We should all think, 'There but for the grace of God go I', rather more often than we do
Fifty years ago, just about everybody in Britain could recite the Lord’s Prayer. It was still routinely said every day in school assemblies and it contains that crucial line “Forgive us our trespasses as we forgive those who trespass against us”. Religious Education was still heavily scriptural, the significance of Good Friday understood and the importance of forgiveness, motes and beams, judge not lest ye be judged and blessed are the merciful was central not only to Christianity but to the British outlook on life, which was still largely based on its teachings.
The decline in biblical literacy since then is widely lamented on many grounds, by no means all religious. How do you understand Shakespeare, let alone Milton, without recognising the references? How do you understand the Reformation or Laud’s reforms?
Knowledge, however, is rarely an end in itself. We obtain it in order to apply it whether in medicine, science, historical analysis or in what we put on our plates, and the marginalisation of Christian understanding has led to dramatically changed social values.
Most commentators focus on the rise in materialism and on what is called the me, me, me society, but the biggest impact has been in the slow but severe erosion of forgiveness, mercy and redemption.
Today, if a public figure falls from grace he or she is relentlessly pursued thereafter. The footballer Ched Evans was released from jail (after a rape conviction) at the appointed time and tried to return to his usual profession, doubtless under the fond illusion that he had paid his debt to society and was entitled to start again. Instead his every attempt to sign up with a team was turned into banner headlines.
Jeffrey Archer pointed out recently that no interviewer ever asks about his work for charity but only about his time in prison.
Now roll back 50 years and consider John Profumo. Not only was he allowed to get on with his charity work in peace, but he was to be decorated for it and the highest echelons in society were proud to be associated with him.
Unfortunately the modern capacity for vengeance is not confined to the fates of the famous and high achievers: it is now commonplace and encompasses all in its dreadful deluge of hate and vindictiveness.
Recently a young woman of 23 crashed her car while drunk. Nobody was hurt and no other vehicle was involved, but that is no excuse and she deserved to be punished. She was. She lost her job, was banned from the road for three years, was named in all the papers, sentenced to 150 hours community service, subjected also to a suspended sentenced and made to pay costs.
That should have been enough, but it wasn’t for various campaigners and pressure groups who, with depressing predictability, claimed that she should have been sent to prison.
“Pure evil” or “lock them up and throw away the key” are now the staple comments of victims, their friends and families. Worse is the tsunami of nastiness released by Twitter trolls at even the smallest misdemeanours or expression of opinion.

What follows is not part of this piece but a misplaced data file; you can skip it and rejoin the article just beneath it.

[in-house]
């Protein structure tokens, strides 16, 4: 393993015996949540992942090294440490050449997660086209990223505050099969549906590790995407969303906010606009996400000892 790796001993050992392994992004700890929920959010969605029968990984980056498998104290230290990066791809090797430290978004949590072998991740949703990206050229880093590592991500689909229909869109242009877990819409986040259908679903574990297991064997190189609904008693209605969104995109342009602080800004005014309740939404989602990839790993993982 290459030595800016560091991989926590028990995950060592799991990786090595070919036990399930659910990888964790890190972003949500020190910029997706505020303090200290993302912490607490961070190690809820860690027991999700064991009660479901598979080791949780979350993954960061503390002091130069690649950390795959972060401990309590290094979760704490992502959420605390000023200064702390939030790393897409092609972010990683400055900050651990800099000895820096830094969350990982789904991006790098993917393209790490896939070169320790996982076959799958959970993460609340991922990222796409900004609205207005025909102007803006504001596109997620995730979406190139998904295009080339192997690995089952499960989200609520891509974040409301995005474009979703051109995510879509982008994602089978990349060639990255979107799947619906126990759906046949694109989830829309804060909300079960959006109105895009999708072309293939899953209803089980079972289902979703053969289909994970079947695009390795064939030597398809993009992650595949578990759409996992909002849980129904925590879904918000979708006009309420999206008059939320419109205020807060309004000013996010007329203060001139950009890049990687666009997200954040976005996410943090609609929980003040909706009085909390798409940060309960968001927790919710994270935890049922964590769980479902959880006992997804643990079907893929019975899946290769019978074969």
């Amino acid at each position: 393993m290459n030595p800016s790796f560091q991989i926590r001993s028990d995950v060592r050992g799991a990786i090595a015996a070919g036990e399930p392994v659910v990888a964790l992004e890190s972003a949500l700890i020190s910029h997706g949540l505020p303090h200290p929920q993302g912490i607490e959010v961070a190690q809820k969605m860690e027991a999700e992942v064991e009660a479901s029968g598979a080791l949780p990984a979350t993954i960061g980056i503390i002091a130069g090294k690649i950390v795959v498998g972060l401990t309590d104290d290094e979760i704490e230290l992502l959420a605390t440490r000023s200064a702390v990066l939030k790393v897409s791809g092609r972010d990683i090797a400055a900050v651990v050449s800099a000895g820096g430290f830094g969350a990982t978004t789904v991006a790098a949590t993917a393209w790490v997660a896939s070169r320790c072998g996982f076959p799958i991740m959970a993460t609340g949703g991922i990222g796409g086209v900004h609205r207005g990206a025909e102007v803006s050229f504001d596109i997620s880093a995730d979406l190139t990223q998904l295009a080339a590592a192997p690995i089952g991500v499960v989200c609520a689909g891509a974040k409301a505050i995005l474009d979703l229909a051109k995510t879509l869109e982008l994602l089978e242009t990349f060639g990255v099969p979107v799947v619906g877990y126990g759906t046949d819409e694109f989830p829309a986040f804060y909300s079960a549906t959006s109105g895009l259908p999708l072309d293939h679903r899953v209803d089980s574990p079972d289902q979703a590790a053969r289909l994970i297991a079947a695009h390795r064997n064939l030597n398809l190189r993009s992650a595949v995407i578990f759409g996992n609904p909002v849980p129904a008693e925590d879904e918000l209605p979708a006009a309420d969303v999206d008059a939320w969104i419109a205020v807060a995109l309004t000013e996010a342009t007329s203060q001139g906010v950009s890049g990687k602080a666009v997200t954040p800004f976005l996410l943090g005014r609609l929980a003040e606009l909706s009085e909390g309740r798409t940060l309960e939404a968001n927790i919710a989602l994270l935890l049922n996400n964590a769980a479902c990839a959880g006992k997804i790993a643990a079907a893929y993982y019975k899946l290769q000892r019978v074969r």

Each and every one of the above examples is the hallmark of a society whose citizens have lost the capacity for mercy and restraint because they themselves fear no judgment and believe their own sins to be of little consequence.
Some time ago a prominent judge came out of a side road without looking properly and caused an accident. Right on cue came the demands for everything from bans to imprisonment. Of those who were shouting so loudly, I wonder how many have had those heart-stopping moments when they have stood on the brakes or avoided an accident by a whisker – an accident that had it actually happened would have been their own fault? How many have never made a mistake on the road? Never exceeded the speed limit by even a mile per hour?
None of this is a call for softer sentencing. I believe in appropriate, considered and above all proportionate punishment not only on the part of the courts – which by and large mete out just that – but in the minds of citizens who should think “There but for the grace of God go I” rather more often than they do.
Once we all believed in allowing people space to live down their past rather than attaching it as a millstone around their necks. But that of course was when we also nearly all believed that our own sins had crucified Christ and even those who did not think that found the Sermon on the Mount a pretty good prescription for leading a decent life.
In order to think that you do, of course, have to know what the Sermon on the Mount actually said. So here is your starter for 10: recite the eight Beatitudes.
Ann Widdecombe is a novelist, broadcaster and former prisons minister.
This is the first of her monthly columns for the Catholic Herald.
This article first appeared in the latest edition of the Catholic Herald magazine (26/6/15).
Take up our special subscription offer – 12 issues currently available for just £12!